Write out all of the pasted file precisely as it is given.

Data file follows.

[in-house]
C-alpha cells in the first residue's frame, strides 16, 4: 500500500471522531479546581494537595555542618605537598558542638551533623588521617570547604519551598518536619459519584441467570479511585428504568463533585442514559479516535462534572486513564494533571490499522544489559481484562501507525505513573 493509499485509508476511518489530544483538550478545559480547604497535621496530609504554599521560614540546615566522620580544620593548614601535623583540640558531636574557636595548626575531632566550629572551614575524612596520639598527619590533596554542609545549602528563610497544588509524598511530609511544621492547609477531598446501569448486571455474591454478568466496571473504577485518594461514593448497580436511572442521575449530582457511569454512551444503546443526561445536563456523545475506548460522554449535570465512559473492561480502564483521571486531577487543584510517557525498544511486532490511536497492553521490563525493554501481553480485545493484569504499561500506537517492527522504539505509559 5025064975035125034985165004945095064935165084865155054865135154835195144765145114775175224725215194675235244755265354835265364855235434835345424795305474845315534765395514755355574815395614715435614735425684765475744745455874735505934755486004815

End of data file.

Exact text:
[in-house]
C-alpha cells in the first residue's frame, strides 16, 4: 500500500471522531479546581494537595555542618605537598558542638551533623588521617570547604519551598518536619459519584441467570479511585428504568463533585442514559479516535462534572486513564494533571490499522544489559481484562501507525505513573 493509499485509508476511518489530544483538550478545559480547604497535621496530609504554599521560614540546615566522620580544620593548614601535623583540640558531636574557636595548626575531632566550629572551614575524612596520639598527619590533596554542609545549602528563610497544588509524598511530609511544621492547609477531598446501569448486571455474591454478568466496571473504577485518594461514593448497580436511572442521575449530582457511569454512551444503546443526561445536563456523545475506548460522554449535570465512559473492561480502564483521571486531577487543584510517557525498544511486532490511536497492553521490563525493554501481553480485545493484569504499561500506537517492527522504539505509559 5025064975035125034985165004945095064935165084865155054865135154835195144765145114775175224725215194675235244755265354835265364855235434835345424795305474845315534765395514755355574815395614715435614735425684765475744745455874735505934755486004815